This government has absolutely no credibility when it comes to the economy. What do they do? At the eleventh hour of a by-election what do they do? They come up with some economic plan to reform taxes. This goes to the heart of the ignorance of this government. They understand absolutely nothing about business, about small business, about the engine room of the South Australian economy. And the Independents? Well, call it Independents' day. Call this moment right now the Independents' moment. Where are the Independents on this bill? Where are the Independents—

Members interjecting:

The DEPUTY SPEAKER: Order!

Mr TARZIA: The member for Frome will be listening. He told me that he wanted to speak on this bill. Why has he not come up? I will tell you why—

The DEPUTY SPEAKER: It is actually very poor form to draw attention to the absence of a member from the house.

Mr GARDNER: Point of order.

Mr TARZIA: I withdraw that remark. I—

The DEPUTY SPEAKER: Hang on; the member for Morialta has a point of order.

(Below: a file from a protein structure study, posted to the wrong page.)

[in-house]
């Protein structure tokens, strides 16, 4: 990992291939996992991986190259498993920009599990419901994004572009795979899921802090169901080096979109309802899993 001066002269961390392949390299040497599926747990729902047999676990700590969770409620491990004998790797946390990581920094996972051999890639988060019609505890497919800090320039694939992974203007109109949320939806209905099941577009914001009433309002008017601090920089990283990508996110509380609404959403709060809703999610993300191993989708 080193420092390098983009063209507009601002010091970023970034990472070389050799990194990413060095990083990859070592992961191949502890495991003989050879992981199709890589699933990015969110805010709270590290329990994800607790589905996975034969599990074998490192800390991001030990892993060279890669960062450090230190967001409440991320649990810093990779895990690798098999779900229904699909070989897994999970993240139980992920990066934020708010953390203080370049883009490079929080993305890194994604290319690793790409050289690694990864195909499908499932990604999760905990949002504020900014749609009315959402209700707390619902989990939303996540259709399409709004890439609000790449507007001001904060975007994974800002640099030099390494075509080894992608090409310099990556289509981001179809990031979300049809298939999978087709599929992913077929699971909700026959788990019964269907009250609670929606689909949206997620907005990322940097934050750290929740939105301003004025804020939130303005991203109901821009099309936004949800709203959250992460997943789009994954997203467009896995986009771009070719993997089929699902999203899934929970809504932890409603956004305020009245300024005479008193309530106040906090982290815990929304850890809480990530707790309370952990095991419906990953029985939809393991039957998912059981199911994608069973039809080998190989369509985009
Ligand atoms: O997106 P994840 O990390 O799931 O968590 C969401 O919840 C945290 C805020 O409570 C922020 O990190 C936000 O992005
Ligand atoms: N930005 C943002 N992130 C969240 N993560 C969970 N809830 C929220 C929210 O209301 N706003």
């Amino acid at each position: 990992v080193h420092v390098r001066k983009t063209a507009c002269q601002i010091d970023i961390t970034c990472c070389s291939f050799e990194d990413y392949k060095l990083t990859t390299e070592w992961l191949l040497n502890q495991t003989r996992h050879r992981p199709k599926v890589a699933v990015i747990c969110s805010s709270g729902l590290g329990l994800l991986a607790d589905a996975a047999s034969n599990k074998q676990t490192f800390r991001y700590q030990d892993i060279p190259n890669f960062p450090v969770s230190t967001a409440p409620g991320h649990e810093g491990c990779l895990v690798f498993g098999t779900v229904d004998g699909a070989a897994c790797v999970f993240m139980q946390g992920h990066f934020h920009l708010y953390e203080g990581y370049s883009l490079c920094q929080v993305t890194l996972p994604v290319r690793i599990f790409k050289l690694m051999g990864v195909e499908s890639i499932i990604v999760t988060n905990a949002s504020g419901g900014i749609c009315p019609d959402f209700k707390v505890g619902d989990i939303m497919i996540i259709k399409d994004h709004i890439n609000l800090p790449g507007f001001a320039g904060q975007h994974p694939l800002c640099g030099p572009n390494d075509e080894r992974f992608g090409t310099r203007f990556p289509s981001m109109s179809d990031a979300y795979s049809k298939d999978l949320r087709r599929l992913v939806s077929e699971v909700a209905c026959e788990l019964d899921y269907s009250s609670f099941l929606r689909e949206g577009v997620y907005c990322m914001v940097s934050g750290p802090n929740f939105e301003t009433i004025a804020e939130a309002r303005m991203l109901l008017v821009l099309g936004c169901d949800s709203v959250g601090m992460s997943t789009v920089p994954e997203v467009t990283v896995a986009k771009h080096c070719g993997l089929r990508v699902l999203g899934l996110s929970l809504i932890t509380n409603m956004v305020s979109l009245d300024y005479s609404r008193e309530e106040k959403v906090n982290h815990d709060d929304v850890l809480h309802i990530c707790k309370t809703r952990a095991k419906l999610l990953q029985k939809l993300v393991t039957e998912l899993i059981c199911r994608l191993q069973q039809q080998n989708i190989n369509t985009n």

Mr GARDNER: Point of order: the member for Hartley at no stage has referred to whether members were in the chamber or not, only on whether they had spoken or not. We understood that the member for Frome wanted to speak on this bill and the government has denied him the opportunity by demanding that we do not adjourn.

The DEPUTY SPEAKER: We will check Hansard. We will see.

Mr TARZIA: But I will ask the question: where was the member for Frome on this bill? Where was the member for Waite on this bill—

The DEPUTY SPEAKER: Well, I do not know that we are really getting any further.

Mr TARZIA: Deputy Speaker, this is a bill that has gone out for consultation. It is from the electorate. And in the last 30 seconds let me just say that the government wants to have a go and say that this is a capricious bill. What government wants to put caveats on people's properties when they do not pay their overinflated ESL bills? This government. What government wants to clamp people's cars when they cannot afford to pay their fines? This government. Therefore, I ask the government and the Independents to stand up for the little guy out there on the street, the one taking a risk, the one who has done the work and deserves to be paid when a court of law says that they should.